Think before you speak! This goes for parents too. In our busy parenting mode, we use phrases that do not make complete sense to our children. Make sure you know the circumstances before you blurt out something you will be sorry for later. Here are five examples:
Children like to share their accomplishments with their parents. When we merely say "good job," it is inadequate as a response. Tell them why you think they did a good job, or how it made you feel. If it is something a child has been working hard on like a school project, be lavish with your praise. Issue superlatives such as "amazing," "terrific," or "fantastic." This will let them know that it was worth the effort. If your child helps you around the house, they deserve a sincere "thank you" to encourage them to be helpful in the future. Notice whether or not they truly did a good job, and give them appropriate praise or constructive criticism so they know how to improve. Be more specific rather than general in your praise.
"Because I said so!"
If a child asks you "why?" when you have said "no" to a request, give them an explanation. Of course, it takes longer, but the effort will show them that you really care.
Effective parenting keeps the lines of communication open. The answer "because I said so" puts an abrupt end to that. If the child understands the reason for a negative response, it will help them make wiser requests in the future. Help them know that you are concerned for their welfare and safety. Take some time with your family to set up rules and schedules so the child will be aware of the parameters.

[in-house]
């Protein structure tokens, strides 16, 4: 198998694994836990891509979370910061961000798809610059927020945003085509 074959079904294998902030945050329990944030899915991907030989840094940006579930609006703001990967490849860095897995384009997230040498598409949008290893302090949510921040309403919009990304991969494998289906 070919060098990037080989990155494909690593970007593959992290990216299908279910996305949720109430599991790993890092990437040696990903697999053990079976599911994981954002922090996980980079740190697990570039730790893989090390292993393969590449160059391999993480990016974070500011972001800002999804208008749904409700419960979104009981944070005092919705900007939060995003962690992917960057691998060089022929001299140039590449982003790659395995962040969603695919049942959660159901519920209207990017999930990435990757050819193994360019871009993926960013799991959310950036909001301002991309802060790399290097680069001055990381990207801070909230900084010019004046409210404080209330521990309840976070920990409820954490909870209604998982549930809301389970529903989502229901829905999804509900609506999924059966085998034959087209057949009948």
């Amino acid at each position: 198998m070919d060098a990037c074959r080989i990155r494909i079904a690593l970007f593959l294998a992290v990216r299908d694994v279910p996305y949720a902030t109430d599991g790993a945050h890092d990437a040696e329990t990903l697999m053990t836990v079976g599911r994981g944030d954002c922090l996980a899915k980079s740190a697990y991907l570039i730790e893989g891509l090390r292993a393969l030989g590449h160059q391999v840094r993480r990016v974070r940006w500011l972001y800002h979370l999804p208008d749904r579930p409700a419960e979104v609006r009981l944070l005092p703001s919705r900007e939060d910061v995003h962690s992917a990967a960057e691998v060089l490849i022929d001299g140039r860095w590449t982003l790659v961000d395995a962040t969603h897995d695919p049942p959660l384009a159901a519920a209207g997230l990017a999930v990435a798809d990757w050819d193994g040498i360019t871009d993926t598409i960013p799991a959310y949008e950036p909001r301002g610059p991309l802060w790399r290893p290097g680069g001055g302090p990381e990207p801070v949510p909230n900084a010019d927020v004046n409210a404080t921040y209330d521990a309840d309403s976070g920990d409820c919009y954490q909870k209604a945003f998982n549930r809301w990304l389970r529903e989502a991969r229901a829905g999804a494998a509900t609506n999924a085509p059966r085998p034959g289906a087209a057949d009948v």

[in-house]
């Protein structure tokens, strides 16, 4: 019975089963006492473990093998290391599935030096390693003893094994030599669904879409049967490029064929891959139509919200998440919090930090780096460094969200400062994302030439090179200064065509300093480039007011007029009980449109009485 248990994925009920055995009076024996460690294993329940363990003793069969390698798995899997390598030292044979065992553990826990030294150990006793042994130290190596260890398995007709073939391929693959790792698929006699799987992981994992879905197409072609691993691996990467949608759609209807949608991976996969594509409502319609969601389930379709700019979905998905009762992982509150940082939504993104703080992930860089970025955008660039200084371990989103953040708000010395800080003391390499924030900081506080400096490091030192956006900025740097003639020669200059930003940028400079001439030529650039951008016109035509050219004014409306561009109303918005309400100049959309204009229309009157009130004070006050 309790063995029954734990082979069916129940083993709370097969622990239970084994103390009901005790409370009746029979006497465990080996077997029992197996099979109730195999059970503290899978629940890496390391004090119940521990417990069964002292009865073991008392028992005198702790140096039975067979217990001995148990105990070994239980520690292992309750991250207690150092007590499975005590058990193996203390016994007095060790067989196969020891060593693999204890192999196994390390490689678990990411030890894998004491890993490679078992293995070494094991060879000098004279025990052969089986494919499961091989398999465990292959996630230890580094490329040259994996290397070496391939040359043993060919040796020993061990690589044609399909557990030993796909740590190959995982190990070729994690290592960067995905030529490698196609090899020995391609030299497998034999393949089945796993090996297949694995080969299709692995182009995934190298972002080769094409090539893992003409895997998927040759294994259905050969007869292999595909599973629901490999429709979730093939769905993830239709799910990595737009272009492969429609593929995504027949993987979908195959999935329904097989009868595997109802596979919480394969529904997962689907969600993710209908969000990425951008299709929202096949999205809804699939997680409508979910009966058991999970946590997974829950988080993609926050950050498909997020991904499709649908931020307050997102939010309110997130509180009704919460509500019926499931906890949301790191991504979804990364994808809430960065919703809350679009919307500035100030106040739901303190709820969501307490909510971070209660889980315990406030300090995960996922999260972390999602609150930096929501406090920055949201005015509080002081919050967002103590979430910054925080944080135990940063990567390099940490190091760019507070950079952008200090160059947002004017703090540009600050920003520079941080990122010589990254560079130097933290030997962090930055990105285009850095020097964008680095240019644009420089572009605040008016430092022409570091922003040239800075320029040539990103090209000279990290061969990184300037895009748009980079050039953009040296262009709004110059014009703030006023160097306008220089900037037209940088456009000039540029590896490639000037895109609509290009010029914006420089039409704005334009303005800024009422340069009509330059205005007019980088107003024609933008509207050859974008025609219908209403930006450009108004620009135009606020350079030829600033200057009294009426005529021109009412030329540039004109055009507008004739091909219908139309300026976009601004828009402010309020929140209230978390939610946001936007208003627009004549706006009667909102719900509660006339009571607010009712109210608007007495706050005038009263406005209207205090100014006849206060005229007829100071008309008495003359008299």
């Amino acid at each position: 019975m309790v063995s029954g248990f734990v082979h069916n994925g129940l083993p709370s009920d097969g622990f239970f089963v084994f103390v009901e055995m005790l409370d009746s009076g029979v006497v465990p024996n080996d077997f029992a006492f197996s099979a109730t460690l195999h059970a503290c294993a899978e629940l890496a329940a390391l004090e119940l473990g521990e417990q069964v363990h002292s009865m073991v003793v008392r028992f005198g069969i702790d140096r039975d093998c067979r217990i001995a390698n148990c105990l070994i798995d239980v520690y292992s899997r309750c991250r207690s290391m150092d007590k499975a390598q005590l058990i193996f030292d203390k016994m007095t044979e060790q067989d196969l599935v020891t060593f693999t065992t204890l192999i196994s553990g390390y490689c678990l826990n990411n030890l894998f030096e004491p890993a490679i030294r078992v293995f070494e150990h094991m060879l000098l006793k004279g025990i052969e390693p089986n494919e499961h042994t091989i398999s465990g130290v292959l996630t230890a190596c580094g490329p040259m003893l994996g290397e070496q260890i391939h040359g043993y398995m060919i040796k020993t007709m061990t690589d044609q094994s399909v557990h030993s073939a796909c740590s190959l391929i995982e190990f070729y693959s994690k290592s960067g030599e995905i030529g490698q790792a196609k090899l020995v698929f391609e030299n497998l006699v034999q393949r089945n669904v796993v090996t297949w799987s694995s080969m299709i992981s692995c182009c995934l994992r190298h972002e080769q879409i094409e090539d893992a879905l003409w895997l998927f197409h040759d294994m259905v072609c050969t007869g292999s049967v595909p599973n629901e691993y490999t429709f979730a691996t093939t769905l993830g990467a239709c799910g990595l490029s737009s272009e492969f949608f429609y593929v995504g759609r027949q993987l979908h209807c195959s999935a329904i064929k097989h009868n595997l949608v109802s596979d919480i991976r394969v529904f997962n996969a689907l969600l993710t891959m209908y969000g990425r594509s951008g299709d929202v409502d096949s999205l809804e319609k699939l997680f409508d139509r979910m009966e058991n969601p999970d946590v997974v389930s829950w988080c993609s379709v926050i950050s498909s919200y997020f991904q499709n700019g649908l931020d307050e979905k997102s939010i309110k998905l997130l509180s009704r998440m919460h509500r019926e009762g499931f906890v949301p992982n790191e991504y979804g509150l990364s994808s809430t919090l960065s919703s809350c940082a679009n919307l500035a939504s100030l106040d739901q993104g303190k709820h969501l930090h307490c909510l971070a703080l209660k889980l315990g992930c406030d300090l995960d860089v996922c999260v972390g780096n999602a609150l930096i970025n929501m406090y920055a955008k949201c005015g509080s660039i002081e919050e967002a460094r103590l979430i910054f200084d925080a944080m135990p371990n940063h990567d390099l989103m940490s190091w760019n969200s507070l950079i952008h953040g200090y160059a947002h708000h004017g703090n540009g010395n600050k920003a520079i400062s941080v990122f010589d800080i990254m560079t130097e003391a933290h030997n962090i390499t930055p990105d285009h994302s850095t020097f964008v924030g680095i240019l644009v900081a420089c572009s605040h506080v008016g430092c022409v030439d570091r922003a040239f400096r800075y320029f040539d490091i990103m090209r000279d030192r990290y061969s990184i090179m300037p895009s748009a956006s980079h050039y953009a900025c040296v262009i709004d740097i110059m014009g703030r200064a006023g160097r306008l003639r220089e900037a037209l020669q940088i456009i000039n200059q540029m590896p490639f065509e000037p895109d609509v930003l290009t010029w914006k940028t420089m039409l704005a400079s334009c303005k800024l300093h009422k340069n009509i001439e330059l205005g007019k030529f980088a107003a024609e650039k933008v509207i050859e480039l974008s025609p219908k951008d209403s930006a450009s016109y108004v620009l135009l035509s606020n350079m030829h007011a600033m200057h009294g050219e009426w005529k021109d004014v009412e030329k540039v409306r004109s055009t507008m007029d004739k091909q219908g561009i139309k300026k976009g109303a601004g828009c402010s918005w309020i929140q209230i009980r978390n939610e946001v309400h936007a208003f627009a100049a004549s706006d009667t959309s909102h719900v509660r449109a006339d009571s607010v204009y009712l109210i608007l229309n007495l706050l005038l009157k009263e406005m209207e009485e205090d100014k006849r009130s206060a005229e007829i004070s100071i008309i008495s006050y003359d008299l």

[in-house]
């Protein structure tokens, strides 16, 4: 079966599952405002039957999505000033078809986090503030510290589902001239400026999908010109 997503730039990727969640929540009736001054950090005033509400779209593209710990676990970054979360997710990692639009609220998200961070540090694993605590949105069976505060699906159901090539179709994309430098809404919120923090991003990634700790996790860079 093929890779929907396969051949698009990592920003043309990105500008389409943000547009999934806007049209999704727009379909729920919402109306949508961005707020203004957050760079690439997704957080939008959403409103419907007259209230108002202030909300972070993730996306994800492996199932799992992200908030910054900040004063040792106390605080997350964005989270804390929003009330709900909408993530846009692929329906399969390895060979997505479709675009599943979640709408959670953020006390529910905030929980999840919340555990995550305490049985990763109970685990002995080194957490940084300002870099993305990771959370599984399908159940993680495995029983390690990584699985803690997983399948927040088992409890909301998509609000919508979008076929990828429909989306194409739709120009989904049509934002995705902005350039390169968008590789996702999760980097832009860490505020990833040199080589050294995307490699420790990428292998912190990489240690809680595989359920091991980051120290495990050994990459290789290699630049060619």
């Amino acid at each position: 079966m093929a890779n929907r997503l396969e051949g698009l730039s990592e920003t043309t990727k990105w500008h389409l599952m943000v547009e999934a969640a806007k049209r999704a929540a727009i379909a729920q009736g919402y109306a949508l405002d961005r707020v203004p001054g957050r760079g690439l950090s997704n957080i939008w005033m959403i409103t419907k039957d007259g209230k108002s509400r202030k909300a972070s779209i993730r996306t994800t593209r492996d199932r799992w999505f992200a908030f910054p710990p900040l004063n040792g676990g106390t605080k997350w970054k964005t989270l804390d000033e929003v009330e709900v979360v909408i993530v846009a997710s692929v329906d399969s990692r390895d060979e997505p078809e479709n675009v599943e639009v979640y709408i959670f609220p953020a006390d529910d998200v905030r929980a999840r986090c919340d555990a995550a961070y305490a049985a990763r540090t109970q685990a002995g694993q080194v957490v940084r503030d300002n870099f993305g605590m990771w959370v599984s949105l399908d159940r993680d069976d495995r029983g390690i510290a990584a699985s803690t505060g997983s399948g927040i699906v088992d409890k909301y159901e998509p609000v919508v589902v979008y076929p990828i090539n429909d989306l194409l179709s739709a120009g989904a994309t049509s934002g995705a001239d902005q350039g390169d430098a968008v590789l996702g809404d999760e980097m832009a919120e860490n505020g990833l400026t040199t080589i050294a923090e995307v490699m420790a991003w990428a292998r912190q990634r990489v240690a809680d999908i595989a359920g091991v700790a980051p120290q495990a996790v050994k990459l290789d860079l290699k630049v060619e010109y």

"You are so messy!"
Labeling with any number of negative terms can be damaging to a child. Instead, suggest ways a child can improve without condemning them. Try to use motivational adjectives rather than put downs. If a child always makes a mess, help them come up with ideas to be more organized. With a little instruction and a few tools (baskets or drawers), children can learn to keep their things in their proper place. By repeatedly calling them "messy," you are reinforcing their behavior.
"Why do you always...?"
The terms "always" and "never" are hurtful and not true. Eliminate them from your vocabulary. If you are frustrated with a child's behavior, be specific and purposeful with your words instead of using absolute statements. In a calm manner, explain to them what it is they are doing that upsets you. They may have a reasonable explanation and together you can solve the problem and move forward. Absolute statements are more revealing about the character of the person saying them. Avoid using them with your spouse and children.
When you are preoccupied, and your child keeps seeking your attention, give them a time limit. Advise them how much longer you will be busy and that you will then spend time with them. Perhaps they have a real emergency that requires your immediate attention. Take note of what they are saying if only for a second, so you know how to respond. If you are overwhelmed, you can refer them to your spouse or a friend so they can get the attention they require. Constantly ignoring them for insignificant activities makes them feel insignificant.
Our words are very important, especially when communicating with those we love. Words hold power and reveal our character. Choose wisely the phrases that you use with your children daily. Remove vocabulary that demeans or labels your child.
This article was originally published on Smarter Parenting. It has been republished here with permission.